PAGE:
Testing the mic on acoustic guitar, I quickly achieved a very usable sound, though I did need to use a little EQ to tame the 200Hz region for my particular instrument and choice of mic position. In this application the overall character comes over as detailed, and without the nasal honk that a narrower presence peak, especially one lower down in the spectrum, often imparts. Again then it seems that the broad presence peak works in its favour.
To summarise, the M90 Pro X is a very capable mic given its attractive pricing. It is very nicely engineered, it has a low noise floor and, as the manufacturer suggests, it is sonically adaptable, which is important if you can only afford one or two mics.
The overall character comes over as detailed, and without the nasal honk that a narrower presence peak, especially one lower down in the spectrum, often imparts...
The dynamic M70 Pro X is similarly styled to the M90 Pro X capacitor model, but is slightly longer at 185mm, and also a little heavier, at 320g. It features eight wide vertical slots protected by mesh, with the end of the mic being protected by the same mesh. Unlike the M90 Pro X, the M70 Pro X has its capsule facing the top of the body, rather than the side — this is an ‘end‑fire’ microphone. Disassembly reveals that all components, including the capsule, are fixed to the lower body section, so the majority of the mic body is essentially the ‘basket’ part of the microphone.
The M70 Pro X has a 40Hz to 18kHz response when used at one metre or more from the source, though this changes to a 25Hz to 18kHz response when used up close, again due to the proximity effect. The M70 Pro X is designed primarily for recording speech and vocals, though many dynamic vocal mics have secondary applications including the likes of bass and guitar speaker cabinets, while the lack of any LF roll‑off here means it should also work well on kick drums. Its internal resilient suspension reduces the effects of mechanical vibration, while the included gooseneck‑mounted pop filter suppresses plosive popping sounds. The kit also includes the same elastic suspension mount as provided with the M90 Pro X capacitor model.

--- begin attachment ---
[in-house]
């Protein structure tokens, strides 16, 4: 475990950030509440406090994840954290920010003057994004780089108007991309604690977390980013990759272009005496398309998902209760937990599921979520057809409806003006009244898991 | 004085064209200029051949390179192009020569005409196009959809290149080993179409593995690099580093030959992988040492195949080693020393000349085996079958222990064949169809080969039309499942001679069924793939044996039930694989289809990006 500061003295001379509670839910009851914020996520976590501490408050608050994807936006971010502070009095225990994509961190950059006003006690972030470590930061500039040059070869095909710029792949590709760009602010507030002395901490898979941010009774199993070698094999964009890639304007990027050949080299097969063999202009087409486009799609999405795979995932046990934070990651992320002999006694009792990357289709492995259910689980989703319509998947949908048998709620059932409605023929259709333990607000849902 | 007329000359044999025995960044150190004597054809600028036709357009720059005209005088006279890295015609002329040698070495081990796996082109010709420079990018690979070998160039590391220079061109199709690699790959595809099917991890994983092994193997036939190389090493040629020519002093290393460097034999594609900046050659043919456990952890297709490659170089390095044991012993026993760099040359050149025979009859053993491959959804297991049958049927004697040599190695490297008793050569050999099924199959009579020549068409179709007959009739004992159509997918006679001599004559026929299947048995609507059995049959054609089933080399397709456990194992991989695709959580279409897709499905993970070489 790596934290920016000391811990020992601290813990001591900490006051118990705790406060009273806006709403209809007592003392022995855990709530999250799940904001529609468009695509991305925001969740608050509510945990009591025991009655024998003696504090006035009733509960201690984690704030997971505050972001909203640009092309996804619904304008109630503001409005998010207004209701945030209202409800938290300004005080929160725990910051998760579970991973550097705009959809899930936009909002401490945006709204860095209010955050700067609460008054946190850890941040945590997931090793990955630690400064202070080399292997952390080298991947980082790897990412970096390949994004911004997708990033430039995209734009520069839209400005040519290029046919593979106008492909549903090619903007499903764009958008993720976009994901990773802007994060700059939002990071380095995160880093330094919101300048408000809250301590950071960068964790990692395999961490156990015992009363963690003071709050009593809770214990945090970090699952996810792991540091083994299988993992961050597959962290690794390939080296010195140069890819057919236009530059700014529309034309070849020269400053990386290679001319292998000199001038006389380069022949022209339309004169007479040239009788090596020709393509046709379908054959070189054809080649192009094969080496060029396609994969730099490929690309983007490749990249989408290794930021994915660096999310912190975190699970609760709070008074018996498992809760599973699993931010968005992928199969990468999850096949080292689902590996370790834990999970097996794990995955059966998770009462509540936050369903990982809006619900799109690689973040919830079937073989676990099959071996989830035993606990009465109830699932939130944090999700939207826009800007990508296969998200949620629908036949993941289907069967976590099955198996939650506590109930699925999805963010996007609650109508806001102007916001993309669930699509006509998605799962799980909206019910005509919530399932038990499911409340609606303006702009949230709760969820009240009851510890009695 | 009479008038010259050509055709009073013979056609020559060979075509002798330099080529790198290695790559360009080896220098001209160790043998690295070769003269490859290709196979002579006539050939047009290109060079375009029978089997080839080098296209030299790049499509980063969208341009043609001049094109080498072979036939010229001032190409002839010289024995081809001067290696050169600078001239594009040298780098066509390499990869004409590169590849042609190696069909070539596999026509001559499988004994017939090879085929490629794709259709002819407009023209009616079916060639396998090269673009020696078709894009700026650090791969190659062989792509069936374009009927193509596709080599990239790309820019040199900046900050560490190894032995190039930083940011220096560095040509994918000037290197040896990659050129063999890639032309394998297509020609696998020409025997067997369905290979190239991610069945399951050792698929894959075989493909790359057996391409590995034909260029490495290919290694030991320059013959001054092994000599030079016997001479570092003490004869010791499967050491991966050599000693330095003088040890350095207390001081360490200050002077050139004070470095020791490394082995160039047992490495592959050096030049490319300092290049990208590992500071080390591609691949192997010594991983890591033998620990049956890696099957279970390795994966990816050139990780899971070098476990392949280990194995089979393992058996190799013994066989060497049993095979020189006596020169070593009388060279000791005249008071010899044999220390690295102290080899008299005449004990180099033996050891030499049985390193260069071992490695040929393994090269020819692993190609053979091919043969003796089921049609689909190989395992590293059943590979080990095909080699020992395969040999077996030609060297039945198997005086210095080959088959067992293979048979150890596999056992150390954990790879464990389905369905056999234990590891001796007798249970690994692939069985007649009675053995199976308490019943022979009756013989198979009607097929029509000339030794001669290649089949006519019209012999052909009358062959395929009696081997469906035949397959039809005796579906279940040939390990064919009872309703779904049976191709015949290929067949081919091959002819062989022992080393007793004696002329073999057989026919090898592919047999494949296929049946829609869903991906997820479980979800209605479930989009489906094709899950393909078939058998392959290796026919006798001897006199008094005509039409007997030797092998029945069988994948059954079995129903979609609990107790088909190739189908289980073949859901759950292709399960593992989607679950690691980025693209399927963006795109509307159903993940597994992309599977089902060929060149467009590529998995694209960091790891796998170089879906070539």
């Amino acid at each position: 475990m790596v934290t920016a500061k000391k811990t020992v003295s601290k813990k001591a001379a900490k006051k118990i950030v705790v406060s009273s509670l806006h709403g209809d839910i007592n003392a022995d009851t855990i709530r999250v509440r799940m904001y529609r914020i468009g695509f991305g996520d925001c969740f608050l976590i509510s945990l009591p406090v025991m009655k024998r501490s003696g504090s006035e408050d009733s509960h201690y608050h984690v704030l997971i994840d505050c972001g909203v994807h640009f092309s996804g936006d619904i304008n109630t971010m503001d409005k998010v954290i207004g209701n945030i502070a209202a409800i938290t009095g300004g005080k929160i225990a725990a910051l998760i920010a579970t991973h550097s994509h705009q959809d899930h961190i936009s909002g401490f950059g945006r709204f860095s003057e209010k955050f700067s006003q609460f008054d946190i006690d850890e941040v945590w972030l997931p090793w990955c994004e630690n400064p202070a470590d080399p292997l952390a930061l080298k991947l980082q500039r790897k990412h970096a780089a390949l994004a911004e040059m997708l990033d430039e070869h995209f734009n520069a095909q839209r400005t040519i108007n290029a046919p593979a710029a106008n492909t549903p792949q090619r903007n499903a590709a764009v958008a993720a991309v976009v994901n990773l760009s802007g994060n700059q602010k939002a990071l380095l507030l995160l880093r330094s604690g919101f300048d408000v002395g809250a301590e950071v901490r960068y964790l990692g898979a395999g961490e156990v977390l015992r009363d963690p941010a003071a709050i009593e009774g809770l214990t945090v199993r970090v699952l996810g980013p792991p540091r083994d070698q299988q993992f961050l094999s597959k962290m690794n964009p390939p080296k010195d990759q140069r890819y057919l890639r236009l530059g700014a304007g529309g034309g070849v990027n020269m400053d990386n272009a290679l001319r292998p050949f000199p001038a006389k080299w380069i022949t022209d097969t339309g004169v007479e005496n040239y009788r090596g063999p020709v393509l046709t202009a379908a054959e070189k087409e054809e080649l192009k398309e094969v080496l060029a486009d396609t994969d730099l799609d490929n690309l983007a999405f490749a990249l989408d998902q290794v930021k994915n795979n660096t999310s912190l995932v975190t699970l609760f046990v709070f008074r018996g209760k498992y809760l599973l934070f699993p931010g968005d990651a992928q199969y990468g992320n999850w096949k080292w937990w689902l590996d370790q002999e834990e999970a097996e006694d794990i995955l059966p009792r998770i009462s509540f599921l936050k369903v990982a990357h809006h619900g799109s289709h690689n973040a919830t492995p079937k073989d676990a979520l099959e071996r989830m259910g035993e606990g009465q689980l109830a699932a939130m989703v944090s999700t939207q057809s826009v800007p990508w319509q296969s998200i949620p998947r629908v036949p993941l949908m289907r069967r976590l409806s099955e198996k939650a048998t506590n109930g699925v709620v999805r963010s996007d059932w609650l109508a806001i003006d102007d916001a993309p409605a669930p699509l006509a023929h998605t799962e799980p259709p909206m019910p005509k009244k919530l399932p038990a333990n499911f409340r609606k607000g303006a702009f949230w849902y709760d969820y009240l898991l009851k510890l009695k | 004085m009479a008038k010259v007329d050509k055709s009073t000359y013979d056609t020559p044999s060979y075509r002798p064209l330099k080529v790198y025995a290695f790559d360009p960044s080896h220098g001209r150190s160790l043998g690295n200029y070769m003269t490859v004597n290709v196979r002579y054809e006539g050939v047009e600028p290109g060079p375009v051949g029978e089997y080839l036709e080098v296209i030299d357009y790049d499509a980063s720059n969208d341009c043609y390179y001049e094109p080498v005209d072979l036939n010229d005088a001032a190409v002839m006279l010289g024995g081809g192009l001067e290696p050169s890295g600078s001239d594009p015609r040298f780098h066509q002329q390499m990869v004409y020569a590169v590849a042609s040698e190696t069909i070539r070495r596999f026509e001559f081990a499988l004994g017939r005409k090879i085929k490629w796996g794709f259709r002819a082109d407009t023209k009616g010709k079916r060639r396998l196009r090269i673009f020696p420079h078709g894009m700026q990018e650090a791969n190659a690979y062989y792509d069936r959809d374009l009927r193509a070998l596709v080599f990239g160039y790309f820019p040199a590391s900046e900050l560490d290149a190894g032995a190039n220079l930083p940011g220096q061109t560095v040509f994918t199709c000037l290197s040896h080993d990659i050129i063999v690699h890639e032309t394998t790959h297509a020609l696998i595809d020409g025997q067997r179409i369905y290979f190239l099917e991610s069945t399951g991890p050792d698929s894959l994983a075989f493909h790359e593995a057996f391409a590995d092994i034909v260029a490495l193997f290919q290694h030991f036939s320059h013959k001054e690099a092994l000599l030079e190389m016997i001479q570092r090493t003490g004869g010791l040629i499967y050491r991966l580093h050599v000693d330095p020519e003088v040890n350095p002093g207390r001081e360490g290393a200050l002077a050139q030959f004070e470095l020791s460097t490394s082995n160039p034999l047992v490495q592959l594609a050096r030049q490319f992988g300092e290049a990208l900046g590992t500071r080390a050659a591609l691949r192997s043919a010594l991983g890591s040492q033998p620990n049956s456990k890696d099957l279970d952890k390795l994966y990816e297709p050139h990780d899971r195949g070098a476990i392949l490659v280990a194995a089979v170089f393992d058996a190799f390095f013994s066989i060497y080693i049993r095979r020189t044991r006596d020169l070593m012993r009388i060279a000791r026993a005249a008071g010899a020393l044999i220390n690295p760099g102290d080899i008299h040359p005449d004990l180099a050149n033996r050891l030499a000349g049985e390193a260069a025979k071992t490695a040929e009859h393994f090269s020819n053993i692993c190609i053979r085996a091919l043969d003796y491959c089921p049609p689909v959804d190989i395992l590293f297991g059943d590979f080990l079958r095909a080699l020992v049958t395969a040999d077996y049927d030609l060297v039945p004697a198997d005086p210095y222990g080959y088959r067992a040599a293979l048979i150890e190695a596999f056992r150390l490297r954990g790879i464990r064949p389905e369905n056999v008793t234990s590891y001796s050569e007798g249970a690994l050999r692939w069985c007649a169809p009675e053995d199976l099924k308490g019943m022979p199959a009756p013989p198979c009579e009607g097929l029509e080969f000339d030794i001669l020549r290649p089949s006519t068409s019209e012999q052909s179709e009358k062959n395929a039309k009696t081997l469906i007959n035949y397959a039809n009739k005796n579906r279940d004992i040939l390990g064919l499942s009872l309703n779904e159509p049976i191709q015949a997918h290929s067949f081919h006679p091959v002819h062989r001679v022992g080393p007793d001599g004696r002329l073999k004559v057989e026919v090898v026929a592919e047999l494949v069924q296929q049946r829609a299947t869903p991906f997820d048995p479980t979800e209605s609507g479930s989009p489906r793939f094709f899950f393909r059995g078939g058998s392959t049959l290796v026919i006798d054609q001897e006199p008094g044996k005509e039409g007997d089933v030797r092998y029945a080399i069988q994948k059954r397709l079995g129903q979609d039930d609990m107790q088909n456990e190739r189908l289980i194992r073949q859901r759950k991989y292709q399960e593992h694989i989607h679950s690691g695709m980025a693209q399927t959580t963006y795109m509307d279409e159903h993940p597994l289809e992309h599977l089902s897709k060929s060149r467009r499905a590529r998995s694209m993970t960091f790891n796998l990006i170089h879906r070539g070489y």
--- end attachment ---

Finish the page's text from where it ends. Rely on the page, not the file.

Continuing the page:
As with many microphones designed for use with voice, the frequency response is by no means flat once you get above 1kHz, and because this mic has a cardioid pickup pattern, there’s a significant low‑end proximity boost when used close up. There are two distinct peaks to the presence boost, one at 4kHz and one at 8kHz, with the response falling away gradually above that. The sensitivity is quoted as 1.8mV/Pa.
My first test with this mic was to use it to record Technical Editor Hugh Robjohns when we were putting together a podcast. In this role it provided excellent vocal clarity, with a supportive low end, and required little to no EQ at the mixing stage other than rolling off the extreme lows. The mic can also work well on guitar cabinets, especially if you need a biting rock tone — in fact it can stand in for any of the applications for which you might use something like an SM57, but offers a little more high‑end extension than Shure’s classic. Percussion also fared well when recorded via the M70 Pro X, so although it is intended as a vocal mic, it’s fair to say that it is a capable, general‑purpose microphone.
Summing up then, both of these mics are classy, versatile affairs that should find many uses in the studio. They’re keenly priced too, especially given the included quality cradle and pop screen.
Two professional‑quality microphones that should suit many different sources. For recording podcasts and the like, the M70 Pro X does an excellent job, though the M90 Pro X might be the better option if you also need to record instruments.